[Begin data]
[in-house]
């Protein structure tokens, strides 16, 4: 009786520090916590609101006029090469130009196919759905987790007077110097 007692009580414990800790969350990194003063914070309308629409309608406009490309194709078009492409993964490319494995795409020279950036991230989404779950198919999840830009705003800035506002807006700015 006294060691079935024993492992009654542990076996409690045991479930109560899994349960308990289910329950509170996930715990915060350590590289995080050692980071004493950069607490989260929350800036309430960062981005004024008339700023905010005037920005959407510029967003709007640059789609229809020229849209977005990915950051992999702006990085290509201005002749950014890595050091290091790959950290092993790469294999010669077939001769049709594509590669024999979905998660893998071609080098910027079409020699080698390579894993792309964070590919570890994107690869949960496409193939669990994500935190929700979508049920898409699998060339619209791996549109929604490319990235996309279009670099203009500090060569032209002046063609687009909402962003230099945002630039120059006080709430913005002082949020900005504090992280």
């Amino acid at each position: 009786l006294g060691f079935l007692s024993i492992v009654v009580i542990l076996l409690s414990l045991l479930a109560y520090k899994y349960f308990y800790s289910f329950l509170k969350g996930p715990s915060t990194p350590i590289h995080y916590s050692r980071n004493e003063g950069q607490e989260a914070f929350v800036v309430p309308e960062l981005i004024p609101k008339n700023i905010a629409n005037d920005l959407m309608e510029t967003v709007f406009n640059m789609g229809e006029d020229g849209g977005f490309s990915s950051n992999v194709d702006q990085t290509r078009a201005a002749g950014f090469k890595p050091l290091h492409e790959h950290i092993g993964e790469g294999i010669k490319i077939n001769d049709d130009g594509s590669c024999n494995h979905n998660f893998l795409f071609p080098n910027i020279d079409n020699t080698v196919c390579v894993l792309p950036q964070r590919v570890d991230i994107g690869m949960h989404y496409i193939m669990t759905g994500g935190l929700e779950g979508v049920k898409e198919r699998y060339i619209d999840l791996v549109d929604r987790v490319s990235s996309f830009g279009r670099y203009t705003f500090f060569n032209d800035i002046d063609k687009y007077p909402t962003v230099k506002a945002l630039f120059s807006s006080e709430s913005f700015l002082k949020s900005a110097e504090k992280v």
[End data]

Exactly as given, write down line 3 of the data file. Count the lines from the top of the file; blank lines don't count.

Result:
């Amino acid at each position: 009786l006294g060691f079935l007692s024993i492992v009654v009580i542990l076996l409690s414990l045991l479930a109560y520090k899994y349960f308990y800790s289910f329950l509170k969350g996930p715990s915060t990194p350590i590289h995080y916590s050692r980071n004493e003063g950069q607490e989260a914070f929350v800036v309430p309308e960062l981005i004024p609101k008339n700023i905010a629409n005037d920005l959407m309608e510029t967003v709007f406009n640059m789609g229809e006029d020229g849209g977005f490309s990915s950051n992999v194709d702006q990085t290509r078009a201005a002749g950014f090469k890595p050091l290091h492409e790959h950290i092993g993964e790469g294999i010669k490319i077939n001769d049709d130009g594509s590669c024999n494995h979905n998660f893998l795409f071609p080098n910027i020279d079409n020699t080698v196919c390579v894993l792309p950036q964070r590919v570890d991230i994107g690869m949960h989404y496409i193939m669990t759905g994500g935190l929700e779950g979508v049920k898409e198919r699998y060339i619209d999840l791996v549109d929604r987790v490319s990235s996309f830009g279009r670099y203009t705003f500090f060569n032209d800035i002046d063609k687009y007077p909402t962003v230099k506002a945002l630039f120059s807006s006080e709430s913005f700015l002082k949020s900005a110097e504090k992280v």